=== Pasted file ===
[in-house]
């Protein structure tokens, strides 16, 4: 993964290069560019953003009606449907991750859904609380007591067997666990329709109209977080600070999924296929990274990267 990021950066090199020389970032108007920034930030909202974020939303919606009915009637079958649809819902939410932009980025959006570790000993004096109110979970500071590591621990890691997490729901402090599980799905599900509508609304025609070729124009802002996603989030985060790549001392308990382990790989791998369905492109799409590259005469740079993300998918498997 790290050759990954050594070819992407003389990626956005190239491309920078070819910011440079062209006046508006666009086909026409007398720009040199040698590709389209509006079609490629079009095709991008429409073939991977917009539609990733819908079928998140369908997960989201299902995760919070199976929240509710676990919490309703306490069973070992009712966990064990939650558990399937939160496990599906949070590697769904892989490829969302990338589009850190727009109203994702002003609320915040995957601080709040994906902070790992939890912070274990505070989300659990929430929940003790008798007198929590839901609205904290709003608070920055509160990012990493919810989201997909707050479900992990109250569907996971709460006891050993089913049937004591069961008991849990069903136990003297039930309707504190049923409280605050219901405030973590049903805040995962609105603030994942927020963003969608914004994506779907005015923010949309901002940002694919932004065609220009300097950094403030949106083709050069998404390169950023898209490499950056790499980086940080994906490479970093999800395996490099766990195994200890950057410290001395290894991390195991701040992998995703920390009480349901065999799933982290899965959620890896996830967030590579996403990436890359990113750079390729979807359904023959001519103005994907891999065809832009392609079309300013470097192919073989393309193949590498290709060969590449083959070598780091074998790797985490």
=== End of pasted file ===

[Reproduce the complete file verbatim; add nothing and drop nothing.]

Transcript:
[in-house]
């Protein structure tokens, strides 16, 4: 993964290069560019953003009606449907991750859904609380007591067997666990329709109209977080600070999924296929990274990267 990021950066090199020389970032108007920034930030909202974020939303919606009915009637079958649809819902939410932009980025959006570790000993004096109110979970500071590591621990890691997490729901402090599980799905599900509508609304025609070729124009802002996603989030985060790549001392308990382990790989791998369905492109799409590259005469740079993300998918498997 790290050759990954050594070819992407003389990626956005190239491309920078070819910011440079062209006046508006666009086909026409007398720009040199040698590709389209509006079609490629079009095709991008429409073939991977917009539609990733819908079928998140369908997960989201299902995760919070199976929240509710676990919490309703306490069973070992009712966990064990939650558990399937939160496990599906949070590697769904892989490829969302990338589009850190727009109203994702002003609320915040995957601080709040994906902070790992939890912070274990505070989300659990929430929940003790008798007198929590839901609205904290709003608070920055509160990012990493919810989201997909707050479900992990109250569907996971709460006891050993089913049937004591069961008991849990069903136990003297039930309707504190049923409280605050219901405030973590049903805040995962609105603030994942927020963003969608914004994506779907005015923010949309901002940002694919932004065609220009300097950094403030949106083709050069998404390169950023898209490499950056790499980086940080994906490479970093999800395996490099766990195994200890950057410290001395290894991390195991701040992998995703920390009480349901065999799933982290899965959620890896996830967030590579996403990436890359990113750079390729979807359904023959001519103005994907891999065809832009392609079309300013470097192919073989393309193949590498290709060969590449083959070598780091074998790797985490």